BRADLEY BUILDS U.S. TAL­ENT INTO BAND OF BROTH­ERS

Weekend Witness - - Sport -

RUSTEN­BURG — Big­name Euro­pean coaches were con­sid­ered when Bob Bradley be­came coach of the U.S. foot­ball team, but the vet­eran Amer­i­can men­tor made the job his own and melded a squad in his own im­age.

The pay­off for over three years of team­build­ing has come at the World Cup, where the Amer­i­can band of broth­ers bounced back from a 2006 firstround exit and have booked a date with Ghana to­day in the round of 16.

Con­fi­dence shown in Bradley when he took the job for six months on an in­terim ba­sis has paid off with a team de­voted to one an­other, bonded as a group with more con­cern about play­ing a role than in­di­vid­ual glory. “We be­lieve in what Bob does,” U.S. play­maker Lan­don Dono­van said. “It has taken a long time for some of us to wrap our heads around what Bob wanted from us. Now we are un­der­stand­ing why Bob put us through a lot of what he has.”

Through tour­na­ment af­ter tour­na­ment, in­clud­ing a 2009 Con­fed­er­a­tions Cup fi­nals run, U.S. play­ers were eval­u­ated, but also brought to­gether to form a lead­er­ship core, build­ing some into lead­ers, al­ter­ing the ap­proach of oth­ers.

“The men­tal­ity and fight in these guys is un­be­liev­able,” said U.S. for­ward Jozy Alti­dore. “Some­times, we want it too much.

“He’s right up there with the best coaches. He has earned a lot of re­spect from a lot of peo­ple.”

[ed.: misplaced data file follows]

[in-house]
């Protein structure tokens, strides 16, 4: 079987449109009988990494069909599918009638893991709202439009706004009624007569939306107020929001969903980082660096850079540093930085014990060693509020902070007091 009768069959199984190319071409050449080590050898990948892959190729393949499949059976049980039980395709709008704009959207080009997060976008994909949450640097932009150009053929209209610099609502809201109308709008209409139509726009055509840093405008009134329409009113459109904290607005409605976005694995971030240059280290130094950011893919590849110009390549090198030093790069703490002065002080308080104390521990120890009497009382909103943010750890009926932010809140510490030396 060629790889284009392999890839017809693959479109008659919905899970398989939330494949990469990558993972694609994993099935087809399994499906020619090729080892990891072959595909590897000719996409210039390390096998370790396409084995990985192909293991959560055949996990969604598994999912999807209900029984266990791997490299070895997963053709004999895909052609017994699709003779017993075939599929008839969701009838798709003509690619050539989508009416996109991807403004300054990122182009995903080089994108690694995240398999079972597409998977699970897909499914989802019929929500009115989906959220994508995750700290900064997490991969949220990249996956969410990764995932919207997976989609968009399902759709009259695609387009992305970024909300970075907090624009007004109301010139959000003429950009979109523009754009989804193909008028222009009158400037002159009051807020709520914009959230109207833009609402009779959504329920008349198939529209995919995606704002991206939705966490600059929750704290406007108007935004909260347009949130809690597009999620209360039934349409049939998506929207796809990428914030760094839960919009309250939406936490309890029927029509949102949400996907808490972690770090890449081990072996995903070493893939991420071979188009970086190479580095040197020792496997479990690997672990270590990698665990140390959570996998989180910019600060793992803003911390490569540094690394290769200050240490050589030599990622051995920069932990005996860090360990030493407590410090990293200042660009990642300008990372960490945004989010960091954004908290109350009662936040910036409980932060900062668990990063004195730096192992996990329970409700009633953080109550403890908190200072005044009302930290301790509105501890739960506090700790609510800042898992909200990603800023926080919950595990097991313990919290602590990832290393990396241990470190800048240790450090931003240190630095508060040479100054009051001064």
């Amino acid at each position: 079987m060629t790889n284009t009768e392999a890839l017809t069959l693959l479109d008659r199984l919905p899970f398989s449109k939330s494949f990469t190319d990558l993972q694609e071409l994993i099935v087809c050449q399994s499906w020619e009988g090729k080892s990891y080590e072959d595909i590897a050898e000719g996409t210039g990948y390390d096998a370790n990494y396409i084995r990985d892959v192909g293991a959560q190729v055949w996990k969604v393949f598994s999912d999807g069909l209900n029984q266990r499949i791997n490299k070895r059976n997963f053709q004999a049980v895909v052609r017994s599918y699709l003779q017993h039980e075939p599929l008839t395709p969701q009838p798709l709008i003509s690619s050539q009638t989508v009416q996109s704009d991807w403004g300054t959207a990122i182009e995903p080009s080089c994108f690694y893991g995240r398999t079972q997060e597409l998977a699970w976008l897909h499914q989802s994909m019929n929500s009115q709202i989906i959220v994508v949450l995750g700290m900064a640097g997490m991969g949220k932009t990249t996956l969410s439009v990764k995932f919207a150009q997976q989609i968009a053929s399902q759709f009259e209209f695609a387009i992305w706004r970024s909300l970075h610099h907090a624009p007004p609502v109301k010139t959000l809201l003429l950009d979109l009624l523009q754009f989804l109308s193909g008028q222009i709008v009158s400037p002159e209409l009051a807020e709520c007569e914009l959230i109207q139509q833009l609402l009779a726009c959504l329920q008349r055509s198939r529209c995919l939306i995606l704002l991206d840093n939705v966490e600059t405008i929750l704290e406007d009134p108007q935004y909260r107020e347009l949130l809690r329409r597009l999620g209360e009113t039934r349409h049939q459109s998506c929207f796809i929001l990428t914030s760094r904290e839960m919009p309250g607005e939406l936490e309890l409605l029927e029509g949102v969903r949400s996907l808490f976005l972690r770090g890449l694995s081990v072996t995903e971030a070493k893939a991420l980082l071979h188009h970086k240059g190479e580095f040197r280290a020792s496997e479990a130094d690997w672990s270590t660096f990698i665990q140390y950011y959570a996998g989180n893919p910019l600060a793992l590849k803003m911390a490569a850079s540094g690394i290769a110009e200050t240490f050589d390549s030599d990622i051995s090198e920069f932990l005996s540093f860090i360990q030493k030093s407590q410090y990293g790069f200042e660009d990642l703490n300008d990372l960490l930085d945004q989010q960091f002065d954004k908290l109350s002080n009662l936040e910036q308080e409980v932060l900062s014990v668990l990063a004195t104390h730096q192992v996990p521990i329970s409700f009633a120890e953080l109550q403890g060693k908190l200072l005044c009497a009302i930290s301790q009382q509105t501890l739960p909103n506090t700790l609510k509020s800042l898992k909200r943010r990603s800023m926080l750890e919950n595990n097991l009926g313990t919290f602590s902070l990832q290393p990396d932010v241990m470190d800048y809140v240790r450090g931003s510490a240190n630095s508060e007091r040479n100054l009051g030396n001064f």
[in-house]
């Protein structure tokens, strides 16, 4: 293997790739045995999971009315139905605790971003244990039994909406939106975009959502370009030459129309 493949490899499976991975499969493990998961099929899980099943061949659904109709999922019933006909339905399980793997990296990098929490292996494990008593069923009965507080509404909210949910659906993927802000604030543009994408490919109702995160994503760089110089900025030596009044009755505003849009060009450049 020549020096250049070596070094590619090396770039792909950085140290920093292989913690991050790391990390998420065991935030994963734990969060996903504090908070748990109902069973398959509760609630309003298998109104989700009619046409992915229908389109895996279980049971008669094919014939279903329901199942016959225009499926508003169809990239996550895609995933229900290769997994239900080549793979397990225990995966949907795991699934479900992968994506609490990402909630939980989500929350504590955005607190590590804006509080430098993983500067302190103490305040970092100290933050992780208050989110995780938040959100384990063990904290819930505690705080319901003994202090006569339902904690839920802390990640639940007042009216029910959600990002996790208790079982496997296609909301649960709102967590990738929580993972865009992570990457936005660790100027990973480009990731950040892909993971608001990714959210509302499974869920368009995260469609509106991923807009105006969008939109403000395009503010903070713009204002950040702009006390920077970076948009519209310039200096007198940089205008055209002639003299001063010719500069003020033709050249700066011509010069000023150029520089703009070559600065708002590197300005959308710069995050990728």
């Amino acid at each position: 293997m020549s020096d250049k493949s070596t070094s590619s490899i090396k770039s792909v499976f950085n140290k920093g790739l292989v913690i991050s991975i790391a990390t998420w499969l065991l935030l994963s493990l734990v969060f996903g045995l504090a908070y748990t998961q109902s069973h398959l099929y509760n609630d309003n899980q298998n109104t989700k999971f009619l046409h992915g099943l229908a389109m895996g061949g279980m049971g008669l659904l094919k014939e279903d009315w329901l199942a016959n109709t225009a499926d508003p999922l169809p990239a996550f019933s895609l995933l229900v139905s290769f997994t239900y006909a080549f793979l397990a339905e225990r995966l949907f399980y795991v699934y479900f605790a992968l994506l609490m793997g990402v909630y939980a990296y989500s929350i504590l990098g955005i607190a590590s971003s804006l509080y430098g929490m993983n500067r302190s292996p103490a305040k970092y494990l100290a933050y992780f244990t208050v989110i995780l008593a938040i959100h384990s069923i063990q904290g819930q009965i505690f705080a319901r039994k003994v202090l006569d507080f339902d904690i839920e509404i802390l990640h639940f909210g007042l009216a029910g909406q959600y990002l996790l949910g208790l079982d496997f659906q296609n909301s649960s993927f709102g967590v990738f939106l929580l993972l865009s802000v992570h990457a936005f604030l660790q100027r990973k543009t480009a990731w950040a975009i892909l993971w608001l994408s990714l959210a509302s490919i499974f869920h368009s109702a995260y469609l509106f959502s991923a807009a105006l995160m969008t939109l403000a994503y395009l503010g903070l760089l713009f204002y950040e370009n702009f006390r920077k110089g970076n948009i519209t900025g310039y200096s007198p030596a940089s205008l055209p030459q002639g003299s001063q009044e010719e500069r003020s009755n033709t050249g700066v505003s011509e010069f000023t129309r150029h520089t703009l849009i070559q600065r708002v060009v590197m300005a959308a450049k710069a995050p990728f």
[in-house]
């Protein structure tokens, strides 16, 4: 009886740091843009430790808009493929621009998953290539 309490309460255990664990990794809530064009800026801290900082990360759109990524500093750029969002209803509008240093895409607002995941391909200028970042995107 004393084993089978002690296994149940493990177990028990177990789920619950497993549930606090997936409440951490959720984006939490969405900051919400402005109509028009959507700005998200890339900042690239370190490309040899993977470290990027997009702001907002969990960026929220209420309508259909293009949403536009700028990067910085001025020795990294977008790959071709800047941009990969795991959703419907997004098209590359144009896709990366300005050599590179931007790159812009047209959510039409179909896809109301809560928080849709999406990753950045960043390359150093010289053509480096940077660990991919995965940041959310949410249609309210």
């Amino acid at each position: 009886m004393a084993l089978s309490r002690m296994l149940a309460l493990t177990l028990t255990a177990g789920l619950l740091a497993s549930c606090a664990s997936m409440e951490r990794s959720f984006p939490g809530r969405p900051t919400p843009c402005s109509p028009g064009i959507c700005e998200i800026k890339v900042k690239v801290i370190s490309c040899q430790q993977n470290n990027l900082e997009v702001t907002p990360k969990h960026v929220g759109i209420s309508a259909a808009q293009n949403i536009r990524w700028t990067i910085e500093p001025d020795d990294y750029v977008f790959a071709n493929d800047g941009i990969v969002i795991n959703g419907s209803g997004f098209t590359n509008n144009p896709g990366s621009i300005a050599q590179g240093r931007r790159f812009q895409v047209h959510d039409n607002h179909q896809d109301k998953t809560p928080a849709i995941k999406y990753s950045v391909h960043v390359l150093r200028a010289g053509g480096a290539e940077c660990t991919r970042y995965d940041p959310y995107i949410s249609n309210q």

U.S. cap­tain Car­los Bo­cane­gra has been at the core of a squad that ral­lied to draw against Eng­land and Slove­nia and edged Al­ge­ria 1­0 to ad­vance to the last 16 thanks to a Dono­van goal in stop­page time.

“Guys want to play their heart out. Egos don’t get in­volved,” Bo­cane­gra said. “Who­ever scores, guys cheer them on. It’s about how the team per­forms.”

Alti­dore, the youngest U.S. player at 20, sees the bond in South Africa has come be­cause fam­ily and friends are kept at a dis­tance. “It sucks not see­ing wives, girl­friends, fam­i­lies,” he said. “We see each other and we get close. It makes you want to fight for the guy next to you.”

Is this not true of ev­ery team? “I don’t think so,” Alti­dore said. “I’m lucky to ex­pe­ri­ence this.” — Sapa­AFP.

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